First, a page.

Yue Fei, a well-known general who fought against the Jin (also known as Jurchen or Nüzhen), was born in 1103 to a peasant family in today’s Tangyin county, Henan province. Having developed a powerful physique from early farming life, he began studying spear fighting with a famous local master at age eleven. He was undefeated in the county. He also excelled in academic studies and eventually became both a military and a civil hero.
Yue Fei’s adolescent years coincided with the darkest period of the Northern Song dynasty (960–1127). Internally, Emperor Huizong (r. 1100–1126) allowed himself to be influenced by treacherous courtiers while misusing the resources of the people. These resulted in numerous peasant uprisings around the country. Externally, the imperial court had to sue for peace by paying an enormous annual tribute to its powerful neighbors, the Liao (also known as the Qidan or Khitan state, 916–1125) and the Western Xia (also known as the Tangut state, 1038–1227). After the rise of the Jin (1115–1234), Emperor Huizong made a wild proposal to ask them to recover the sixteen Yan-Yun prefectures occupied by the Liao. In the end, the Jin not only plundered Yanjing (today’s Beijing), but also seized Bianliang (today’s Kaifeng), the Song capital. In 1127, over three thousand people, including emperors Huizong and Qinzong (r. 1126–1127), the imperial family, and the courtiers, were captured, and the Northern Song dynasty was thus overthrown.
Filled with patriotic frustration and fervor, Yue Fei was eager to join the army. However, he was worried that there was no one to attend to his mother. His mother encouraged her son to enlist, and tattooed “serve the country with utmost loyalty” on his back before he set off. In the army, Yue Fei defeated the Jin with his martial prowess and great strategies in Huazhou and Caozhou, among other places. Later, when the imperial court fled and the army was routed, he reorganized the dispersed troops in Yixing. He trained them into a strong anti-Jin army known as the “Yue Army.”
Yue Fei was a strong and intelligent military leader. He believed that “in military affairs, the best tool is strategy; the second best is diplomacy.” Strategy was the key to victory. Securing victory with surprise tactics was one of Yue Fei’s most important military principles. Disdaining the practice of using the standard battle formation every time, he stressed the importance of surprise tactics to adapt to specific situations. The motto of “know yourself and know your enemy” helped Yue Fei defeat many formidable enemies. After meticulous study of the enemy at the Battle of Dongting Lake, Yue Fei broke them up from within, and defeated the pirates and their leader Yang Yao in merely eight days.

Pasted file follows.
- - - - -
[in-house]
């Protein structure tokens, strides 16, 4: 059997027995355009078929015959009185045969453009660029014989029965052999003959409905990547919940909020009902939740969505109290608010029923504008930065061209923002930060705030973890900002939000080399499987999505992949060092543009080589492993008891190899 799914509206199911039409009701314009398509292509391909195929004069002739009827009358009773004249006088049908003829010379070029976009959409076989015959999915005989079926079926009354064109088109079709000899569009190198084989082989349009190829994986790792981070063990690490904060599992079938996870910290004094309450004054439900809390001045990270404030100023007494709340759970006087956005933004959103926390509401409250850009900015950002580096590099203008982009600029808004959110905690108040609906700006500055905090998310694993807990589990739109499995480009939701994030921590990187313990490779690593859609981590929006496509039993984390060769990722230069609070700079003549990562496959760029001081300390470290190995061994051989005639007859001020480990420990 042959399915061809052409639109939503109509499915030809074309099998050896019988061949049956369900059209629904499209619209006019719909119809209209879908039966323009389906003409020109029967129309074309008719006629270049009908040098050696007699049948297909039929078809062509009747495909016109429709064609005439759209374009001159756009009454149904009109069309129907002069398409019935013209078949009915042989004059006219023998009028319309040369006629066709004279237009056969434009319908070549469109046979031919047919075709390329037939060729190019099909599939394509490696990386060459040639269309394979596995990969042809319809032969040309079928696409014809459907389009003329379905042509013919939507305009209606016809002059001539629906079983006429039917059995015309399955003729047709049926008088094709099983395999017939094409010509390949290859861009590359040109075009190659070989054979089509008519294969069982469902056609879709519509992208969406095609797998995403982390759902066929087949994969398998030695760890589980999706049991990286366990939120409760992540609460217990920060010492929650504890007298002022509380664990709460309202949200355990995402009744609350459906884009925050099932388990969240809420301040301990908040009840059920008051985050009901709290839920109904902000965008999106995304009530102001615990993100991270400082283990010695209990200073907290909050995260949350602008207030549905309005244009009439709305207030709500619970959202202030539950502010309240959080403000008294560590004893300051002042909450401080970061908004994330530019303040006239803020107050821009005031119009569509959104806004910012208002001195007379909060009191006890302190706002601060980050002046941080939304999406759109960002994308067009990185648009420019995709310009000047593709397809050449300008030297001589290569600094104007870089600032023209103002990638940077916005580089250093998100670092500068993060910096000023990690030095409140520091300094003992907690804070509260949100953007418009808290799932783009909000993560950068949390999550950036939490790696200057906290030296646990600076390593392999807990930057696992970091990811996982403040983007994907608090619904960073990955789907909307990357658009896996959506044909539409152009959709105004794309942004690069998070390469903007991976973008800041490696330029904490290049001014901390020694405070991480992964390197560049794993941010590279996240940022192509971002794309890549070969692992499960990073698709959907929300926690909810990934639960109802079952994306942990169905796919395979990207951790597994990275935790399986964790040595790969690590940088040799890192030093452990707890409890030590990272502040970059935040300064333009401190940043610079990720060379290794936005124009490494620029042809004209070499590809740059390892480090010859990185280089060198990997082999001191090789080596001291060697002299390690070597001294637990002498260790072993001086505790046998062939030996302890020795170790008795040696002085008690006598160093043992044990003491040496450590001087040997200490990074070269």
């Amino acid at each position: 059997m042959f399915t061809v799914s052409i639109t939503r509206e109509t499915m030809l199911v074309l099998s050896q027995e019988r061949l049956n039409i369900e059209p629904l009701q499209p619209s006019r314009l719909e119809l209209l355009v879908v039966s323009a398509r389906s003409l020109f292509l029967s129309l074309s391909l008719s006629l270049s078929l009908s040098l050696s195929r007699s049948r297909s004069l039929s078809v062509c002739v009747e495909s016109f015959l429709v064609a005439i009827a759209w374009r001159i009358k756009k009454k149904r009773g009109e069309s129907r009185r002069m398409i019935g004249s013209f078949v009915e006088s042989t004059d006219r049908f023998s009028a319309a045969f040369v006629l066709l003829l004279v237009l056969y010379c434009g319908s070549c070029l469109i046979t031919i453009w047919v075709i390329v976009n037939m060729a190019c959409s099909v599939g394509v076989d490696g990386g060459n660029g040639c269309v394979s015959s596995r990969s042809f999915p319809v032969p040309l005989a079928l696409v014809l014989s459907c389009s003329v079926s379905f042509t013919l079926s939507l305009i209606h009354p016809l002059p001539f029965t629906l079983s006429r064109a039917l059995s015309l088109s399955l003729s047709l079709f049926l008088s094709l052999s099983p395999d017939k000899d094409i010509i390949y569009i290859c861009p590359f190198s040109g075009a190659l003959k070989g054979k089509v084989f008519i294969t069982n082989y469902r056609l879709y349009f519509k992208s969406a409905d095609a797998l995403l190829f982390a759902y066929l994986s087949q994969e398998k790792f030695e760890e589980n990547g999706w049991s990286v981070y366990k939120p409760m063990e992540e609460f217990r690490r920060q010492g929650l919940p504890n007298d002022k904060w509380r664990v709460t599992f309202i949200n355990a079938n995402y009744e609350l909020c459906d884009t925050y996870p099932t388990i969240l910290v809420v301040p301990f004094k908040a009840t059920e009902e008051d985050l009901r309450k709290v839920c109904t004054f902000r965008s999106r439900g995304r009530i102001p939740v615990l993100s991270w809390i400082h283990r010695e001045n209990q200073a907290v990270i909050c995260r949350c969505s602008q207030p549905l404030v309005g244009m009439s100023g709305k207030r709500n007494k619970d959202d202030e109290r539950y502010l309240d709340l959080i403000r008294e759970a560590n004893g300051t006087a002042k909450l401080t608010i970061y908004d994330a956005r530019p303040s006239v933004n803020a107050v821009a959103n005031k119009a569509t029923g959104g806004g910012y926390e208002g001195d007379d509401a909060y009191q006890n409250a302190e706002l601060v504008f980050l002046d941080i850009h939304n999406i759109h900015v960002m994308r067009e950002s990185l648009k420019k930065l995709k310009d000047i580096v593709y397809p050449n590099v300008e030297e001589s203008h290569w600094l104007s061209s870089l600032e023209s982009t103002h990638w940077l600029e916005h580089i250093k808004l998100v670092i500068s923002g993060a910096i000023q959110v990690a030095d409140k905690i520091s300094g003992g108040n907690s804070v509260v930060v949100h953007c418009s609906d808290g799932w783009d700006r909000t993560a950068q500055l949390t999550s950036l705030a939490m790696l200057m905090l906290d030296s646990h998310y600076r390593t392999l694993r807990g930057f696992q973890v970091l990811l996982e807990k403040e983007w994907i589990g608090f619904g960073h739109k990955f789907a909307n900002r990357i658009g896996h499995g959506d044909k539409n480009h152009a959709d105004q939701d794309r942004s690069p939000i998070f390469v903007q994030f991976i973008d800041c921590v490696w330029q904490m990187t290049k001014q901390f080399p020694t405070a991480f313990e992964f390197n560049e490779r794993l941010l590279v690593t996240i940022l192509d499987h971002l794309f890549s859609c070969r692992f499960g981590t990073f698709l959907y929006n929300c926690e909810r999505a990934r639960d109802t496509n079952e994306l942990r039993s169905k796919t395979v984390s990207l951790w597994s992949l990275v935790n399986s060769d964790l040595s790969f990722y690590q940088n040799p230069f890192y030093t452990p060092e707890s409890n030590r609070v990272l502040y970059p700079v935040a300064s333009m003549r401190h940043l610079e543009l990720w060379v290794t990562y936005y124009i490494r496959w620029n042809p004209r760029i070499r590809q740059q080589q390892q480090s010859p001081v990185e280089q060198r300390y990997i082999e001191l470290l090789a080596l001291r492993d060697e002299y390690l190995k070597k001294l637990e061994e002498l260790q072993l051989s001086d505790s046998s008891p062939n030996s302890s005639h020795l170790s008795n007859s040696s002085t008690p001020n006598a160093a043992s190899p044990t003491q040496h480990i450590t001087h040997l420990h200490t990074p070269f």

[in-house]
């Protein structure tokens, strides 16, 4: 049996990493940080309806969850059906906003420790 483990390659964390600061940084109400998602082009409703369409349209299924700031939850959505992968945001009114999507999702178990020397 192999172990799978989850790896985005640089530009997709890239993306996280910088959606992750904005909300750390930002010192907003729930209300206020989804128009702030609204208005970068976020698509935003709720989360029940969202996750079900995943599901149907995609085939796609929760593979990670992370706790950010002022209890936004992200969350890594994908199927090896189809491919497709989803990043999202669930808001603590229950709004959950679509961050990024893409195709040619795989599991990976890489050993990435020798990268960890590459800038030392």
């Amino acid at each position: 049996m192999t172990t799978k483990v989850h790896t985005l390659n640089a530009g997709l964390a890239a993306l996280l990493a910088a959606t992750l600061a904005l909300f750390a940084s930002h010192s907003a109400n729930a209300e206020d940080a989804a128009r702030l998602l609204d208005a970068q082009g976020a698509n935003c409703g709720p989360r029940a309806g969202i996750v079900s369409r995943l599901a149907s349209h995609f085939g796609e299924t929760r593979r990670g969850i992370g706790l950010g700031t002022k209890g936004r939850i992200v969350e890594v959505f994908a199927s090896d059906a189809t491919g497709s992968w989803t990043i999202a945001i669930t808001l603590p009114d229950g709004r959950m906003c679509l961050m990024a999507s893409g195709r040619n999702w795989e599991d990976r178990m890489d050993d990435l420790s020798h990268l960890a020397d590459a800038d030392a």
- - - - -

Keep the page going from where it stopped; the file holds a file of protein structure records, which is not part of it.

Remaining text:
The Yue Army was noted for its rigorous military discipline. Yue Fei set a good example with his own conduct and applied strict military regimen to lead his soldiers, most of whom had been a bloodthirsty and greedy lot. For instance, the regimen required anyone who trampled on crops in the field or forcibly bargained down the price in trading to be executed without exception. Passing through villages, the Yue soldiers would sleep outdoors. After leaving, no villager’s firewood would be missing. When stationed in Jiangzhou during severe supply shortages, the soldiers would rather kill their horses, sell their hair, wives, or children, than plunder the civilians. In this manner, this anti-Jurchen army marched through Henan, Anhui, Jiangsu, Hubei, and other places.
While Yue Fei won battles one after another, Qin Hui (1090–1155) and other anti-war courtiers encouraged Emperor Gaozong (r. 1127–1162) to negotiate peace with the Jurchens. For fear that his father Emperor Qinzong would retake the throne upon his release, Emperor Gaozong sent edicts recalling Yue Fei from the front. Yue Fei resisted. “Time and events are all aligned in our favor. Such opportunity will never come again if we give up now on the cusp of victory!” To force Yue Fei to retreat, the emperor issued a series of twelve urgent edicts, each sternly ordering a retreat with no tolerance for defiance. Yue Fei came to realize that the imperial court would not allow an anti-Jurchen war to succeed. Many have felt sadness that when Yue Fei’s men hinted at an independent war against the Jurchens, Yue Fei remained loyal to the monarch, and, in the end, obeyed and retreated. Soon afterwards, the vast tracts of recovered land in Henan and Guanxi (west of Hangu Pass) fell into the enemy’s hands again.
On returning to the imperial court, Yue Fei was stripped of military power, court-martialed, and dismissed. Framed on false charges, he was imprisoned. Urged on by Qin Hui, Emperor Gaozong had the thirty-nine-year-old Yue Fei executed in prison in 1141. Before his death, Yue Fei wrote “the heavens and the sun understand, the heavens and the sun understand” as a way to express his indignation.
As the most determined general in the early Southern Song dynasty to fight against the Jurchen invaders, Yue Fei served the country with great loyalty and an unyielding will. He scorned influential officials and thought little of material gain. He was filial to his mother and strict with his sons. Yue Fei was not only highly influential in his time, but has been a role model ever since.